Four Weekly Tech Newsletter – May 9
Lead articles from May 9
This algorithm could save elephants from extinction
AI is helping save elephants from extinction. An algorithm designed by a research group from the Universities of Bath, Oxford and Twente may be able to help save African elephants from extinction. Coupled with high-resolution imagery, the algorithm enables a satellite to scan large areas of land in short periods of time and collect 5,000 km2 worth of photos, a good fit for the animals’ grassland and forest habitats.
The art of balancing two forces - AI and human nature
Exploiting the power of new technologies and new capabilities often demands that we deny something equally forceful—human nature. Our natural approach to problem-solving is additive: stir in more data, layer in more sophisticated modeling, think through solving the problem for every contingency. It’s our tendency to puzzle out what we think is missing, solve every edge case, add those pieces and give ourselves a pat on the back.
AI should augment human intelligence, not replace it
In an economy where data is changing how companies create value — and compete — experts predict that using artificial intelligence (AI) at a larger scale will add as much as $15.7 trillion to the global economy by 2030. As AI is changing how companies work, many believe that who does this work will change, too — and that organizations will begin to replace human employees with intelligent machines. This is already happening: intelligent systems are displacing humans…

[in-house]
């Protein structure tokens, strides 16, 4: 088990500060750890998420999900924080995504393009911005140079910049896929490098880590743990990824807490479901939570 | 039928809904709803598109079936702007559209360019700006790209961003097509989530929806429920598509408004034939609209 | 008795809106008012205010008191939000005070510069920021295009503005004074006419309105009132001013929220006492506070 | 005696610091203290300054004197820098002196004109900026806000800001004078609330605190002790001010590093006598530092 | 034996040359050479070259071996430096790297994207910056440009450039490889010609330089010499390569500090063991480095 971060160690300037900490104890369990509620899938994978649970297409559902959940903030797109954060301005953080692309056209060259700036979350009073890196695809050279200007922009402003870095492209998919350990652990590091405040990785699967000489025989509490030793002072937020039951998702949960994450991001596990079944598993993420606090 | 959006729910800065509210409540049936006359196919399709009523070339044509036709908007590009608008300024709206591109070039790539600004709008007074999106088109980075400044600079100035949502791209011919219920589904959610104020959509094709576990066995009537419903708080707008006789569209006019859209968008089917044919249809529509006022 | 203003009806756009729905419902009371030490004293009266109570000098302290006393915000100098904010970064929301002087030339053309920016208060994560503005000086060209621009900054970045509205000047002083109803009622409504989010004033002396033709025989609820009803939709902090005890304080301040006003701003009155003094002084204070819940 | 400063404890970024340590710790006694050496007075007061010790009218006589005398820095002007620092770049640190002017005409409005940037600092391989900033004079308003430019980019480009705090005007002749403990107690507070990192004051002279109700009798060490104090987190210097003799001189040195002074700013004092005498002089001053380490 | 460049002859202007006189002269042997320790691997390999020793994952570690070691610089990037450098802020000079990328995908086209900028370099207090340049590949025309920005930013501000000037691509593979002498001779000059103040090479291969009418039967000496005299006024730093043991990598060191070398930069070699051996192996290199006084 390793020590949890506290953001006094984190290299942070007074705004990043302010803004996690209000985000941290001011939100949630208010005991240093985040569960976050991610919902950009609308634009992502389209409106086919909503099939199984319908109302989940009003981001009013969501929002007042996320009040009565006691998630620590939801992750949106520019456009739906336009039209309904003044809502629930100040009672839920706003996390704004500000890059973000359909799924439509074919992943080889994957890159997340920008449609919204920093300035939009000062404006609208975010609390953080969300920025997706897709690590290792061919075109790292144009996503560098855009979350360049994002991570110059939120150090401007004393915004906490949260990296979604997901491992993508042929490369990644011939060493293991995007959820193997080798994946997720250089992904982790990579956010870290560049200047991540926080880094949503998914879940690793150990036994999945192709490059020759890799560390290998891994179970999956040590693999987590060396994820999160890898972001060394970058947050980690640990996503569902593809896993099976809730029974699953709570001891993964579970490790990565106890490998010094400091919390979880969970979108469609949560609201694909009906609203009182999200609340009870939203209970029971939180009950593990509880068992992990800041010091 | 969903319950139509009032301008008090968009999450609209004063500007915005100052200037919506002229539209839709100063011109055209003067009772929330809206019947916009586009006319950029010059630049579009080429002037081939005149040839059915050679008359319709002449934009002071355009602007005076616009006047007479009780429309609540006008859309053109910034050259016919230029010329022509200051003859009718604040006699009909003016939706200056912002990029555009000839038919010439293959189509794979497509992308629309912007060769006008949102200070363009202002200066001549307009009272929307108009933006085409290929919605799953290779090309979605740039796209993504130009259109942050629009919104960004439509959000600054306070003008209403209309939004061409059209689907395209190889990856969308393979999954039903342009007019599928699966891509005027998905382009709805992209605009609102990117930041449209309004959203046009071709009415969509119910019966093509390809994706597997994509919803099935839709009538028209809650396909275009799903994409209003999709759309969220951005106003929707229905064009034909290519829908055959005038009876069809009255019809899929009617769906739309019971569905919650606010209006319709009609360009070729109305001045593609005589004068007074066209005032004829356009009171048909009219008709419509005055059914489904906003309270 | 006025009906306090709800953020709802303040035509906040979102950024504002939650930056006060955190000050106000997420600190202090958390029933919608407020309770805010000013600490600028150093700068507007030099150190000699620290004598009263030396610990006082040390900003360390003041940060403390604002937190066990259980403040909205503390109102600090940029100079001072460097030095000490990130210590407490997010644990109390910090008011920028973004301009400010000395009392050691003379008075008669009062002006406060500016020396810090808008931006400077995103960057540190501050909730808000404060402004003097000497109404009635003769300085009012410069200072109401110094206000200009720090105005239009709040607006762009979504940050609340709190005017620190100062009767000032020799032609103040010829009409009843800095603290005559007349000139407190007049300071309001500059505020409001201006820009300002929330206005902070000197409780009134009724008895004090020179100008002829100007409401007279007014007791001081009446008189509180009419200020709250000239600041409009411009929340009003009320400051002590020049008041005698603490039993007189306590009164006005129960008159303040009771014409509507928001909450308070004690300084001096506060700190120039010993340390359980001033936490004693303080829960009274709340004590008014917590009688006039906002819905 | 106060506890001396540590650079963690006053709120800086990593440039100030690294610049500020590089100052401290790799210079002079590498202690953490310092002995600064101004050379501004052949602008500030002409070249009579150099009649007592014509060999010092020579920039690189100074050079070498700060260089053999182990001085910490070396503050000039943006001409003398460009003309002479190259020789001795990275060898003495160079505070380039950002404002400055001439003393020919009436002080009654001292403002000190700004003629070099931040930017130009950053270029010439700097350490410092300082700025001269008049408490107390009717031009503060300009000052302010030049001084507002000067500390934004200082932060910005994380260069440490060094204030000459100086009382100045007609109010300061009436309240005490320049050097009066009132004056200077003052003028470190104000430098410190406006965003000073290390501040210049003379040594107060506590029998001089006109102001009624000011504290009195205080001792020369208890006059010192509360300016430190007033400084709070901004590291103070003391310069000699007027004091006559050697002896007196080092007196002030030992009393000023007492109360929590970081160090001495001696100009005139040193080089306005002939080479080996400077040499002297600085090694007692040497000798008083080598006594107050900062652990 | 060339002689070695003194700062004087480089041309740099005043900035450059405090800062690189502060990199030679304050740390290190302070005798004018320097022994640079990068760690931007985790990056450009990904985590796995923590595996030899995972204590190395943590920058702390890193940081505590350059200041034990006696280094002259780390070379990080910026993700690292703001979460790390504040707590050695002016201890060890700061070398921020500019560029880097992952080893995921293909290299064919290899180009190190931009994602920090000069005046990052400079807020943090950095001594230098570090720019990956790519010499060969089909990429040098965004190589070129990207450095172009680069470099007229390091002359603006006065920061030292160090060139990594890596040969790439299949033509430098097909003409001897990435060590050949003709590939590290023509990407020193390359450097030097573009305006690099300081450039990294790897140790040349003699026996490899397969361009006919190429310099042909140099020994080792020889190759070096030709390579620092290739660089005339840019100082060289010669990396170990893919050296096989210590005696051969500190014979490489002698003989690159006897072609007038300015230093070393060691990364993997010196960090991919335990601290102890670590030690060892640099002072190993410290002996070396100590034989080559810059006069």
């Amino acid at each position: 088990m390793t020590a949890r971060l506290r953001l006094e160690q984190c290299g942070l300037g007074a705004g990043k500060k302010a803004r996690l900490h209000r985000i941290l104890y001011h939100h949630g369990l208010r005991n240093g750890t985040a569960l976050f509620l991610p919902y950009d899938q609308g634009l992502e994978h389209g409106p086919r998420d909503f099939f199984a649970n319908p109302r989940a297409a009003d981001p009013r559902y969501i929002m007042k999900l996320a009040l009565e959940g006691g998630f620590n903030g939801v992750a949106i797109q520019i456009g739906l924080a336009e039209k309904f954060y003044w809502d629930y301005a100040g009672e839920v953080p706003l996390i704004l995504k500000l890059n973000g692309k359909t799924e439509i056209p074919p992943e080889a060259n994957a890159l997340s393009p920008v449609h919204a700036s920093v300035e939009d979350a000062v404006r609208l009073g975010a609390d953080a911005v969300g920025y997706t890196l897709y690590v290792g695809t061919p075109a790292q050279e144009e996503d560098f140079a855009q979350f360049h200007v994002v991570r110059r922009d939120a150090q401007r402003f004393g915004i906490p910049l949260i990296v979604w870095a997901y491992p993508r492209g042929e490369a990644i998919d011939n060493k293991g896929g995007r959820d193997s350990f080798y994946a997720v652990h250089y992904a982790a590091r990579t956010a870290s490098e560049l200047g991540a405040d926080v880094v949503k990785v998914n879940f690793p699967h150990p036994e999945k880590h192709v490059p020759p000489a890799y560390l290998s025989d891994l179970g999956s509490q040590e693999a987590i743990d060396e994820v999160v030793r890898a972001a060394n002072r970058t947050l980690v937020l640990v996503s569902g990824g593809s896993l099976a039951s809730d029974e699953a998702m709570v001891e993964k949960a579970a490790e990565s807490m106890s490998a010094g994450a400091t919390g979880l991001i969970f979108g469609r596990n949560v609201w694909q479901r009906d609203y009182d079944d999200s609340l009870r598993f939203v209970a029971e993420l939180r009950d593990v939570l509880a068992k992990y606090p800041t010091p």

Researchers develop AI that can detect sarcasm in social media
Computer science researchers at the University of Central Florida have developed a sarcasm detector. Social media has become a dominant form of communication for individuals, and for companies looking to market and sell their products and services. Properly understanding and responding to customer feedback on Twitter, Facebook and other social media platforms is critical for success, but it is incredibly labor intensive.That’s where sentiment analysis comes in.
How to stop AI from recognising your face in selfies
A growing number of tools now let you stop facial recognition systems from training on your personal photos. Uploading personal photos to the internet can feel like letting go. Who else will have access to them, what will they do with them—and which machine-learning algorithms will they help train? The company Clearview has already supplied US law enforcement agencies with a facial recognition tool trained on photos of millions of people scraped from the public web.
The dark side of Artificial Intelligence
Artificial intelligence (AI) has become an intimate part of our lives. It all started in 1950 when philosopher and mathematician Alan Turing revisited the question of whether machines (or computers) can “think.” This question was tackled by the early modern philosopher René Descartes, who argued that because thinking is a mental activity, physical bodies cannot think, thus ruling out that machines can think. Descartes took the fact that human languages are compositional and recursive…